I mean, it is not an active problem in the United States border security on the -- apologies, Representative Cole. Donald Trump is speaking right now.

We're just going to go live to the White House.

COLE: I understand.

DONALD TRUMP, PRESIDENT OF THE UNITED STATES OF AMERICA: -- some very interesting discussions as we strengthen the wonderful friendship between

our two countries, Norwegians and Americans have so much in common.


[15:30:09] PRESIDENT TRUMP: -- so I just want to say that it is a lot better to work with other countries. We were working with China on North

Korea. We are working with various other countries. And I think we are doing very well. We had a great talk, as you know and as you reported. We

had a great talk this morning with President Moon. And I think that a lot of good things are happening. We are going to see what happens.

But working with other countries, whether it's Russia or China or India or any of the countries that surround this world, and encompass this world,

that's a good thing, John. That's not a bad thing. That's a very good thing. OK. Go ahead.

UNIDENTIFIED FEMALE: Mr. President, prime minister, Norway strongly supports the Paris agreement and has expressed regret that you decided to

leave it. What could persuade you to remain? And what kind of common ground did you find in your talks today on this topic?

TRUMP: Well, it wasn't a major topic, I must tell you. We talked about other things, including mostly trade. But I will say that the Paris

agreement as drawn and as we signed was very unfair to the United States. It put great penalties on us. It made it very difficult for us to deal in

terms of business. It took away a lot of our asset values.

We are a country rich in gas and coal and oil and lots of other things. And there was a tremendous penalty for using it. It hurt our businesses.

According to some estimates, we would have had to close businesses in order to qualify by 2025.

Whereas an example, China, by 2030, they don't kick in until 2030. Russia someplace in the mid-1990s, that was their standard and that was never a

good standard because that was a dirty standard for the environment.

It treated the United States very unfairly. And, frankly, it's an agreement that I have no problem with, but I had a problem with the

agreement that they signed because, as usual, they made a bad deal. So, we can conceivably go back in.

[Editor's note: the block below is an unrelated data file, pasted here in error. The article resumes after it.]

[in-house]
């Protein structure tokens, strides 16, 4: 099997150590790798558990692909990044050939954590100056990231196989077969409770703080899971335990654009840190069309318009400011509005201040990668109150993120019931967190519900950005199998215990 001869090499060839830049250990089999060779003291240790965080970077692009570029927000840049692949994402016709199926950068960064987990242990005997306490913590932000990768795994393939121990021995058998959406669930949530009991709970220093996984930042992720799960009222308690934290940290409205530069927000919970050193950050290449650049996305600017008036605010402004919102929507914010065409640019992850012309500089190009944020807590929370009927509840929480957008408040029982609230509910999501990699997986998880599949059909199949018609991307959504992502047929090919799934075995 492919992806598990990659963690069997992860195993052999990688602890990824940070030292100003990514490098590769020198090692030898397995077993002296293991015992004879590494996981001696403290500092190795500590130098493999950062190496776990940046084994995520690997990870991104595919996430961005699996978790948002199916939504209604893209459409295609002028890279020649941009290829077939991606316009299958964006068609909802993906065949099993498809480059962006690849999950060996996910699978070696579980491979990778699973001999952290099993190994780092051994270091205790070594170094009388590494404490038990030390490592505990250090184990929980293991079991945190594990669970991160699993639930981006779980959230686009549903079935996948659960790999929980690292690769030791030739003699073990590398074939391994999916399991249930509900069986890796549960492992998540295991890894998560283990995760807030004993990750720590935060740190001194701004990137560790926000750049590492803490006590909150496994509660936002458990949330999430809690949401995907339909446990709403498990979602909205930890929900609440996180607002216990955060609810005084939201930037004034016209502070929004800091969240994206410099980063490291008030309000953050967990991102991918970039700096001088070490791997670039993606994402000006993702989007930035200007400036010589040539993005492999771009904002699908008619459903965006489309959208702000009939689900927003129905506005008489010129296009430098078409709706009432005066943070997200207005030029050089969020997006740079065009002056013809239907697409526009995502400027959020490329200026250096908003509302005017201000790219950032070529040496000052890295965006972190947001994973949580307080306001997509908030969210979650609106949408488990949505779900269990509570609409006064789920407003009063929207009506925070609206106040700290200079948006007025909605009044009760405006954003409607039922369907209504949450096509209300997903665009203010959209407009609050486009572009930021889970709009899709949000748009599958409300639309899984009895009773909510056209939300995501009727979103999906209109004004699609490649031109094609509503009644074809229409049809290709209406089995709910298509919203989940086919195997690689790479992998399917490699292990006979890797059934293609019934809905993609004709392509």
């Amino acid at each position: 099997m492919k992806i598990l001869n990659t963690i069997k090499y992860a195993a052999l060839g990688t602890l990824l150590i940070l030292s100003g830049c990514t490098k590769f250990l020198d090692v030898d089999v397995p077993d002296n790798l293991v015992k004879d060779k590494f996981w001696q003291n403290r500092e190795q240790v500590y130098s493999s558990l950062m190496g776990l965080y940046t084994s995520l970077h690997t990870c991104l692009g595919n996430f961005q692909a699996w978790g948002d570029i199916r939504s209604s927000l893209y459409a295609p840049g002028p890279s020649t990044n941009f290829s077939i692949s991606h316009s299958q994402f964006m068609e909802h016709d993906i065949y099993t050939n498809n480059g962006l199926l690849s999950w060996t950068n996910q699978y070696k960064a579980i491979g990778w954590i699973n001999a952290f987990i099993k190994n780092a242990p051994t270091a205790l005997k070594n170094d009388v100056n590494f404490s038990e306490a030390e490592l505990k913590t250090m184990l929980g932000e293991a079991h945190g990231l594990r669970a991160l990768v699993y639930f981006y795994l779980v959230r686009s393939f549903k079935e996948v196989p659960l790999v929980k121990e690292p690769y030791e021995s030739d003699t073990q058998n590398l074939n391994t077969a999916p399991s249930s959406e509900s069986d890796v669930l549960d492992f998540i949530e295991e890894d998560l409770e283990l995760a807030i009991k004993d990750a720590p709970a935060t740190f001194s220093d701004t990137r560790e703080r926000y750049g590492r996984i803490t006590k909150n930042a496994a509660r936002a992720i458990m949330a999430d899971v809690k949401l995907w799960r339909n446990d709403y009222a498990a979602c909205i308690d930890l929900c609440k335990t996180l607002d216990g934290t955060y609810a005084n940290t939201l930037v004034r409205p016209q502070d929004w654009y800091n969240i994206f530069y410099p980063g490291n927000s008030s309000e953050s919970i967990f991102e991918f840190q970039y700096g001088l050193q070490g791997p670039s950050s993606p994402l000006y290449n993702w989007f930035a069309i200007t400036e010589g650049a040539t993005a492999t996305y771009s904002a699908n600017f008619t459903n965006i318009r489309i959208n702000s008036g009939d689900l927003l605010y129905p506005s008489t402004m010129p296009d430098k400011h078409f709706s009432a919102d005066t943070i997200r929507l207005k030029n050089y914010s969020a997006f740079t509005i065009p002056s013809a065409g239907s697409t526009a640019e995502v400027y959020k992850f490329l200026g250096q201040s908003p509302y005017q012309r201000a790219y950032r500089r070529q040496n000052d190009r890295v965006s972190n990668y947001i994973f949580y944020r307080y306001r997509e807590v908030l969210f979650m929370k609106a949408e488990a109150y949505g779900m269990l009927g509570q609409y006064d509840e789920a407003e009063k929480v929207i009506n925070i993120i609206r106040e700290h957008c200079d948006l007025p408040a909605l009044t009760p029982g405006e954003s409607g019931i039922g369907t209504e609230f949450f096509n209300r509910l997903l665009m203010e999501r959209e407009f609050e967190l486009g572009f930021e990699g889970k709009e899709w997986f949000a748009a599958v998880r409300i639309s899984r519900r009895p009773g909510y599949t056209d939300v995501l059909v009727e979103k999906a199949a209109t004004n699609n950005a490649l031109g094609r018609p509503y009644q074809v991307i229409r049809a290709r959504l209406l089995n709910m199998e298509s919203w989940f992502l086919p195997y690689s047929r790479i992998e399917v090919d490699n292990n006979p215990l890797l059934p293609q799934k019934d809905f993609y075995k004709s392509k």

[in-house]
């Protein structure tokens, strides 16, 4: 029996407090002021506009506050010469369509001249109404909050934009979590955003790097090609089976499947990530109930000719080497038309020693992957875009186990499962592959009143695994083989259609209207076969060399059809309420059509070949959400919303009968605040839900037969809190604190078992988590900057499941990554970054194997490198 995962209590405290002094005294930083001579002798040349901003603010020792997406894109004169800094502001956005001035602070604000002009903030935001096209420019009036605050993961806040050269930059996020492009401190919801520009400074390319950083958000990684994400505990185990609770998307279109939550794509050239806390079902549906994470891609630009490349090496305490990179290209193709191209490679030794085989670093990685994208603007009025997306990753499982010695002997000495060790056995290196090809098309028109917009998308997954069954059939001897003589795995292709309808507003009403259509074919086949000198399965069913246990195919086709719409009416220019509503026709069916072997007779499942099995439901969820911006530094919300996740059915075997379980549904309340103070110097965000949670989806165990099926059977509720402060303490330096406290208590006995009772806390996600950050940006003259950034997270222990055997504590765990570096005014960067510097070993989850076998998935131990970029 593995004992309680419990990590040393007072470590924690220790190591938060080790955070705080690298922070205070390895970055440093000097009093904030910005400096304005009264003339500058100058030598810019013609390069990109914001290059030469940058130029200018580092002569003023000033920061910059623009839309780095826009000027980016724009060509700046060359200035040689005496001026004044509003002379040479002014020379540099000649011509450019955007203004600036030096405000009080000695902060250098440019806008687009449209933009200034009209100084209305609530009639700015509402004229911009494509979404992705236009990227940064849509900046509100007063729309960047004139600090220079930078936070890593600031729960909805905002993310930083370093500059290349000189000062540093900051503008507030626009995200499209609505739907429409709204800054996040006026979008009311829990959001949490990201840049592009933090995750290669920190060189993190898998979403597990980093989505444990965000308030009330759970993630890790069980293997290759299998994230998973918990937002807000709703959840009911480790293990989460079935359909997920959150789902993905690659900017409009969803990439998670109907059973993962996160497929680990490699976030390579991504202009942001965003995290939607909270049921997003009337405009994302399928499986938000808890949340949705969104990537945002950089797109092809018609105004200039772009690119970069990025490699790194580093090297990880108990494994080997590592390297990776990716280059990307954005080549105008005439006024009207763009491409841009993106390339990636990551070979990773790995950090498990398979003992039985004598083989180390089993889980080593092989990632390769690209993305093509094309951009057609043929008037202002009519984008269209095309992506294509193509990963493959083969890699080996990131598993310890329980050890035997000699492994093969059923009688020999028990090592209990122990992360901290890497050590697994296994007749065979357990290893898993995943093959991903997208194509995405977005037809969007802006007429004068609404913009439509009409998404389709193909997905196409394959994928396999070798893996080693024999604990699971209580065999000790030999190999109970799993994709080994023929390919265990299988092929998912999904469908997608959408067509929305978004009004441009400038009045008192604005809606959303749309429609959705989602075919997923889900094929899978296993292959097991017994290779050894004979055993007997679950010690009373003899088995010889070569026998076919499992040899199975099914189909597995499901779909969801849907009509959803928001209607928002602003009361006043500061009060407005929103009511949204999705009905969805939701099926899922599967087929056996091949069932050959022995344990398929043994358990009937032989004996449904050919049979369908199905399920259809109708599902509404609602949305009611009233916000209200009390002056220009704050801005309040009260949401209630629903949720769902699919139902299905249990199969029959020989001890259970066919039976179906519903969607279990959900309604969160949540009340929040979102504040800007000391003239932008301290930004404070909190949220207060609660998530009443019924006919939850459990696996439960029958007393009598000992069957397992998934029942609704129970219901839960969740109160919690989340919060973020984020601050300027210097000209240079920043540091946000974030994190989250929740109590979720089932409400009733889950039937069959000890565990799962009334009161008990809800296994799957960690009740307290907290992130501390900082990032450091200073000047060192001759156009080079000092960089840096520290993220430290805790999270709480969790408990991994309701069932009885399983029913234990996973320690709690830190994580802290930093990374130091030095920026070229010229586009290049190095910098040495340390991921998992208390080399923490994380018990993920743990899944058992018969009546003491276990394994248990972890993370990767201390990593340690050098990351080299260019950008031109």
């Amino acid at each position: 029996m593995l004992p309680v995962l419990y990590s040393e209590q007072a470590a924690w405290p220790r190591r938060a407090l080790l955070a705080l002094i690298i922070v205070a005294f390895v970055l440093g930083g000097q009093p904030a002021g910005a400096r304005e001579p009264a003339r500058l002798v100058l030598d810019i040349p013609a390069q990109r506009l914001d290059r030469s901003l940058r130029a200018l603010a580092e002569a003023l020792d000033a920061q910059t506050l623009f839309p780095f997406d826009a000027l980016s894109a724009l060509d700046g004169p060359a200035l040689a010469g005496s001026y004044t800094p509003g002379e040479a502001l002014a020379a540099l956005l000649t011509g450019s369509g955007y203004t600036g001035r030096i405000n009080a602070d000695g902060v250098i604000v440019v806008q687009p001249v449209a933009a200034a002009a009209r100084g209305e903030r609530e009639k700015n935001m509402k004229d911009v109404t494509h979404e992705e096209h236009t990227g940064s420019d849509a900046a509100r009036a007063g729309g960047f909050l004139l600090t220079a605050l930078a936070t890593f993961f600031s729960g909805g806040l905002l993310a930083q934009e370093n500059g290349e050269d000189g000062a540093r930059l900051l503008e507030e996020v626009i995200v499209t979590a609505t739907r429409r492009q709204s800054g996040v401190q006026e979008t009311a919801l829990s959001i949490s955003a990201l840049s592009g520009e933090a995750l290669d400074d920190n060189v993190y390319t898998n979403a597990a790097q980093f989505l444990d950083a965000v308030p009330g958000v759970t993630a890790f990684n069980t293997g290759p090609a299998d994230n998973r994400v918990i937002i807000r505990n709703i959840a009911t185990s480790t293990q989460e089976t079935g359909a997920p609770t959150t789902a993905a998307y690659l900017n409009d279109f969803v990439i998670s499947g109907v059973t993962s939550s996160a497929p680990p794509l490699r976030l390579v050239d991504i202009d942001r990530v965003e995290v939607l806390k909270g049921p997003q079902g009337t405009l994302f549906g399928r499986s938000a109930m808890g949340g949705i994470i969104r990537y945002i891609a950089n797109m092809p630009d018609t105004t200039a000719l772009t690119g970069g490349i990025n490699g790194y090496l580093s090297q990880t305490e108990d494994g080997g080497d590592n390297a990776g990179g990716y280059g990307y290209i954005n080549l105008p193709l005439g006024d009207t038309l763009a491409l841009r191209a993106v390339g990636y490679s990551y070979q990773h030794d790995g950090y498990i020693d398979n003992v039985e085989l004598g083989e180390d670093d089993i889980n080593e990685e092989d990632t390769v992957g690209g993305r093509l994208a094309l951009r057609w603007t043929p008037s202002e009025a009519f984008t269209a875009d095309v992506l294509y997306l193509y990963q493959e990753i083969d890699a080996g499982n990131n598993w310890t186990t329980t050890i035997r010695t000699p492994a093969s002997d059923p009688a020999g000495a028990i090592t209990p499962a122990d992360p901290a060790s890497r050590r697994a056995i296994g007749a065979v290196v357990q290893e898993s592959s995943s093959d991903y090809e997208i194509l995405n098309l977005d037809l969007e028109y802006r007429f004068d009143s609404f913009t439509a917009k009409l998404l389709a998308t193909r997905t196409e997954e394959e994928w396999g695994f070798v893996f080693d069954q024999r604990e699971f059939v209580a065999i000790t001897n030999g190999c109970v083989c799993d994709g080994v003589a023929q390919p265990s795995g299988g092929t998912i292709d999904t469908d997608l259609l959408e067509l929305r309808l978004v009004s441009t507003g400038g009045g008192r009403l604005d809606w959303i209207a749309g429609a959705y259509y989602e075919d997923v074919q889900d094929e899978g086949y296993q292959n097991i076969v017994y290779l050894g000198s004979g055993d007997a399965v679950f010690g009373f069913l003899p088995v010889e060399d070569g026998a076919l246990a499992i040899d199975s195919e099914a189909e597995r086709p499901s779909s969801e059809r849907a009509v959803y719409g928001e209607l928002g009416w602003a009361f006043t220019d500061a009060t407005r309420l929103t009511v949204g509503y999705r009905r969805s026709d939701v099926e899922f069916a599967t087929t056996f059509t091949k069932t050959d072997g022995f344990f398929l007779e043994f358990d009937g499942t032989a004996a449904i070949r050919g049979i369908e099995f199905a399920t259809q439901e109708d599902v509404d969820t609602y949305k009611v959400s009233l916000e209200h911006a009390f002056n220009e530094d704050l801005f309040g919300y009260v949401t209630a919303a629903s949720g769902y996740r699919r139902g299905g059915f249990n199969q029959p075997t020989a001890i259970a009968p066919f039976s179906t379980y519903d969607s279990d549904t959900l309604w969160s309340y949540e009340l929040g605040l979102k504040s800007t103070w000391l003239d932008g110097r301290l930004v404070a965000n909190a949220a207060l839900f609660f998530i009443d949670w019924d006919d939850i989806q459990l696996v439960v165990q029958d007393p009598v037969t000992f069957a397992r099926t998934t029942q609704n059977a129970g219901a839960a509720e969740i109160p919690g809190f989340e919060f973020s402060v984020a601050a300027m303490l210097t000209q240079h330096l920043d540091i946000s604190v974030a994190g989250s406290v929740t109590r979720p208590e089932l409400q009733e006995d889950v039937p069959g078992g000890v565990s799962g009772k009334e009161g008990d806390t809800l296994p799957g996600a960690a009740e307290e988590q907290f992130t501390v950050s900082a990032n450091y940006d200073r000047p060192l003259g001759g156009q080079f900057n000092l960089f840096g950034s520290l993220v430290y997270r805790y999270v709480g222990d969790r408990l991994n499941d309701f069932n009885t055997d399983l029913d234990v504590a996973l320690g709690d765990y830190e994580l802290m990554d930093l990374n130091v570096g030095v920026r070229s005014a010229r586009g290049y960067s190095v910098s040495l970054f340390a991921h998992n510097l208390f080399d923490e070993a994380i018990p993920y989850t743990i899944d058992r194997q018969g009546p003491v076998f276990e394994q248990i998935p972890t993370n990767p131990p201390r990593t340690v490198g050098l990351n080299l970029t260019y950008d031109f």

But I say this, we are very strong on the environment. I feel very strongly about the environment. Our EPA and our EPA commissioners are

very, very powerful in the sense that they want to have clean water, clean air, but we also want businesses that can compete. And the Paris Accord

really would have taken away our competitive edge. And we are not going to let that happen. I'm not going to let that happen.

ERNA SOLBERG, PRIME MINISTER OF NORWAY: And if I just might add there, there are big opportunities in this.

As we talked about during this - because we have strict regulations to reach our Paris targets, that means that we have very strong policies for

environmental-friendly and climate-friendly technologies, which is a small part of why the United States now have a surplus in the economy towards

Norway. So, to never miss up on a good opportunity with good environmental standards.

TRUMP: One of the great assets of Norway is a thing called water. And they have tremendous hydro power, tremendous. In fact, most of your energy

or your electricity is produced by hydro. I wish we'd do some of that. But hydro power is fantastic. And it's a great asset that you have. Thank

you very much. Great honor. Thank you.

Thank you very much.

HALA GORANI, CNN HOST, HALA GORANI TONIGHT: All right. There you have it. The US President Donald Trump hosting the Norwegian prime minister, took a

few questions, both from American reporters and Norwegian reporters.

One on the immigration deal that he's negotiating with Congress and essentially basically said what he didn't say in that bipartisan televised

event that any immigration deal would have to happen with funding for the wall.

Interestingly, he mentioned Hillary Clinton about four or five times, even called her my opponent, saying if there is any collusion with the Russians,

it is with the Democrats and brought up once again Hillary Clinton. And he said it is much better to work with Russia to try to come up with solutions

for problems like North Korea rather than to not work with them.

And Stephen Collinson joins me now from the Washington bureau. What was your biggest takeaway from this? Because the first news conference since


STEPHEN COLLINSON, CNN WHITE HOUSE REPORTER: Yes, Hala. I think one of the most interesting things there was that the president appeared to push

back on the idea or at least established some conditions for the circumstances under which he would talk to special counsel Robert Mueller

over the Russia investigation.

[15:35:00] He noted that when Hillary Clinton - as you rightly said, his opponent, he still seems a little obsessed with her and hasn't really moved

on from that election - he mentioned that when she was questioned by the FBI in the investigation into her email, she wasn't sworn in under oath.

And he seemed to be suggesting that at least he should get the same treatment.

Now, of course, were you to lie to the FBI even if you weren't under oath, that would still be a crime, but I think it's the opening shot in what

we're going to see ahead of any request by Mueller to interview the president as he wraps up his investigation.

There are good reasons to think that the president's lawyers would not like to put him in a room with the Mueller and his team of really highly-charged